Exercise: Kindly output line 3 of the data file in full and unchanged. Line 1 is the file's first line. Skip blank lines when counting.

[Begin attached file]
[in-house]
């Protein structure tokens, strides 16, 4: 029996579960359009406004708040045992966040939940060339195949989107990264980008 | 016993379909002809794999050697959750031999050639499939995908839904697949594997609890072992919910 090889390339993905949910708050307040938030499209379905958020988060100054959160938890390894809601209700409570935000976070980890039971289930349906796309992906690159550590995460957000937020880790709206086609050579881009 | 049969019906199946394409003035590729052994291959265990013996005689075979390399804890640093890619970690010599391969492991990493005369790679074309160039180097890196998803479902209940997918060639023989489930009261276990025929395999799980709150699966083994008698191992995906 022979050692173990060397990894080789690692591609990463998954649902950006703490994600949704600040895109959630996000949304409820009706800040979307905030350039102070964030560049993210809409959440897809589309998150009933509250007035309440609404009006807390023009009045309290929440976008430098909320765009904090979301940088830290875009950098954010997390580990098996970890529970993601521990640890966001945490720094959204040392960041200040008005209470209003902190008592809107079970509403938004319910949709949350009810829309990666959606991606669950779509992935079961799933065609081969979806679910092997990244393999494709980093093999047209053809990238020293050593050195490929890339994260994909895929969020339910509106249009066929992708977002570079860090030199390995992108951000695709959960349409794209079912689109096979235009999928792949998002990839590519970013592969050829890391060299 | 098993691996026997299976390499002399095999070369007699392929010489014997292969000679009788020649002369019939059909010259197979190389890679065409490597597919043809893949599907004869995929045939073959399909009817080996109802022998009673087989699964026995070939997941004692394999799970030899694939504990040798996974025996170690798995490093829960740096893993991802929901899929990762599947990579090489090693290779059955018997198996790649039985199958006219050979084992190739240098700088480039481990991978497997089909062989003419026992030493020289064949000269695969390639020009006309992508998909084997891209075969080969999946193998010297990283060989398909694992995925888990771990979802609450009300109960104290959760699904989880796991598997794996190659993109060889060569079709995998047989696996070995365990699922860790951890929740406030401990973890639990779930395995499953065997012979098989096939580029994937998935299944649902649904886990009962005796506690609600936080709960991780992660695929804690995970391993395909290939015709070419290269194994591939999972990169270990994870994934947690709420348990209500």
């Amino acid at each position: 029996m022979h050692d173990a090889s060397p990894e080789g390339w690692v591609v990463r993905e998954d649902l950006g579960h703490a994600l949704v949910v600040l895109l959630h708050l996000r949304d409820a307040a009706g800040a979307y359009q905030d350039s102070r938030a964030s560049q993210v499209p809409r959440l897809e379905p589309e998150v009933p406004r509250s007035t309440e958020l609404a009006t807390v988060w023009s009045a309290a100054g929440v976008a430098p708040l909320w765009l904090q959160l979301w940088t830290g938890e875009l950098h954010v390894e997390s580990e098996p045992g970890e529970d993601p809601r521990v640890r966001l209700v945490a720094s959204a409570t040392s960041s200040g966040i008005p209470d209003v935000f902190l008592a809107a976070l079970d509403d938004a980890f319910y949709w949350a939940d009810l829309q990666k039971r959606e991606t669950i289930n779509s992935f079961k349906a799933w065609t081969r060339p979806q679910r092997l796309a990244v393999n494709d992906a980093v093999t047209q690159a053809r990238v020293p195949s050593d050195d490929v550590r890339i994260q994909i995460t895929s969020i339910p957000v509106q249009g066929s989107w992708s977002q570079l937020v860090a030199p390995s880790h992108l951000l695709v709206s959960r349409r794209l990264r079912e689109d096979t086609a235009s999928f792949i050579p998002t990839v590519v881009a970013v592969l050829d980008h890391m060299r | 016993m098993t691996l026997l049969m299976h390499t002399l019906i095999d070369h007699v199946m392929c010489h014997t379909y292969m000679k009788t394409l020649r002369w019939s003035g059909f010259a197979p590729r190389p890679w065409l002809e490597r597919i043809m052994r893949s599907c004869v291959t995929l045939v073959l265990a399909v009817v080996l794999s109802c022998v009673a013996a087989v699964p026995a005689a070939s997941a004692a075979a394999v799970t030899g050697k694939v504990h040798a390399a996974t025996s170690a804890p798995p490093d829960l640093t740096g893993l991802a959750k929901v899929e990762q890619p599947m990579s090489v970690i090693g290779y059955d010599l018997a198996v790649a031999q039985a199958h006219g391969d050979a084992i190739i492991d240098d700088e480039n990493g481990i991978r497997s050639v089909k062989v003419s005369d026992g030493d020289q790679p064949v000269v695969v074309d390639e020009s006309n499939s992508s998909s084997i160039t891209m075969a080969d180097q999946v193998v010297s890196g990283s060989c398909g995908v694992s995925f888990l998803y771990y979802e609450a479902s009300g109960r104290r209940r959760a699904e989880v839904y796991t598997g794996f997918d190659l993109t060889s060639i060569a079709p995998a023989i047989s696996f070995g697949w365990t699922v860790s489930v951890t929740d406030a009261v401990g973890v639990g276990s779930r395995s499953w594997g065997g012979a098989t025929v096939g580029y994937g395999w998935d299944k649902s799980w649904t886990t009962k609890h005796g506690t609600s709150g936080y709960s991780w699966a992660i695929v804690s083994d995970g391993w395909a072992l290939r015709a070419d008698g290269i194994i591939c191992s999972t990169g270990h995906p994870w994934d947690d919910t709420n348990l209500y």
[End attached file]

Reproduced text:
């Amino acid at each position: 029996m022979h050692d173990a090889s060397p990894e080789g390339w690692v591609v990463r993905e998954d649902l950006g579960h703490a994600l949704v949910v600040l895109l959630h708050l996000r949304d409820a307040a009706g800040a979307y359009q905030d350039s102070r938030a964030s560049q993210v499209p809409r959440l897809e379905p589309e998150v009933p406004r509250s007035t309440e958020l609404a009006t807390v988060w023009s009045a309290a100054g929440v976008a430098p708040l909320w765009l904090q959160l979301w940088t830290g938890e875009l950098h954010v390894e997390s580990e098996p045992g970890e529970d993601p809601r521990v640890r966001l209700v945490a720094s959204a409570t040392s960041s200040g966040i008005p209470d209003v935000f902190l008592a809107a976070l079970d509403d938004a980890f319910y949709w949350a939940d009810l829309q990666k039971r959606e991606t669950i289930n779509s992935f079961k349906a799933w065609t081969r060339p979806q679910r092997l796309a990244v393999n494709d992906a980093v093999t047209q690159a053809r990238v020293p195949s050593d050195d490929v550590r890339i994260q994909i995460t895929s969020i339910p957000v509106q249009g066929s989107w992708s977002q570079l937020v860090a030199p390995s880790h992108l951000l695709v709206s959960r349409r794209l990264r079912e689109d096979t086609a235009s999928f792949i050579p998002t990839v590519v881009a970013v592969l050829d980008h890391m060299r | 016993m098993t691996l026997l049969m299976h390499t002399l019906i095999d070369h007699v199946m392929c010489h014997t379909y292969m000679k009788t394409l020649r002369w019939s003035g059909f010259a197979p590729r190389p890679w065409l002809e490597r597919i043809m052994r893949s599907c004869v291959t995929l045939v073959l265990a399909v009817v080996l794999s109802c022998v009673a013996a087989v699964p026995a005689a070939s997941a004692a075979a394999v799970t030899g050697k694939v504990h040798a390399a996974t025996s170690a804890p798995p490093d829960l640093t740096g893993l991802a959750k929901v899929e990762q890619p599947m990579s090489v970690i090693g290779y059955d010599l018997a198996v790649a031999q039985a199958h006219g391969d050979a084992i190739i492991d240098d700088e480039n990493g481990i991978r497997s050639v089909k062989v003419s005369d026992g030493d020289q790679p064949v000269v695969v074309d390639e020009s006309n499939s992508s998909s084997i160039t891209m075969a080969d180097q999946v193998v010297s890196g990283s060989c398909g995908v694992s995925f888990l998803y771990y979802e609450a479902s009300g109960r104290r209940r959760a699904e989880v839904y796991t598997g794996f997918d190659l993109t060889s060639i060569a079709p995998a023989i047989s696996f070995g697949w365990t699922v860790s489930v951890t929740d406030a009261v401990g973890v639990g276990s779930r395995s499953w594997g065997g012979a098989t025929v096939g580029y994937g395999w998935d299944k649902s799980w649904t886990t009962k609890h005796g506690t609600s709150g936080y709960s991780w699966a992660i695929v804690s083994d995970g391993w395909a072992l290939r015709a070419d008698g290269i194994i591939c191992s999972t990169g270990h995906p994870w994934d947690d919910t709420n348990l209500y």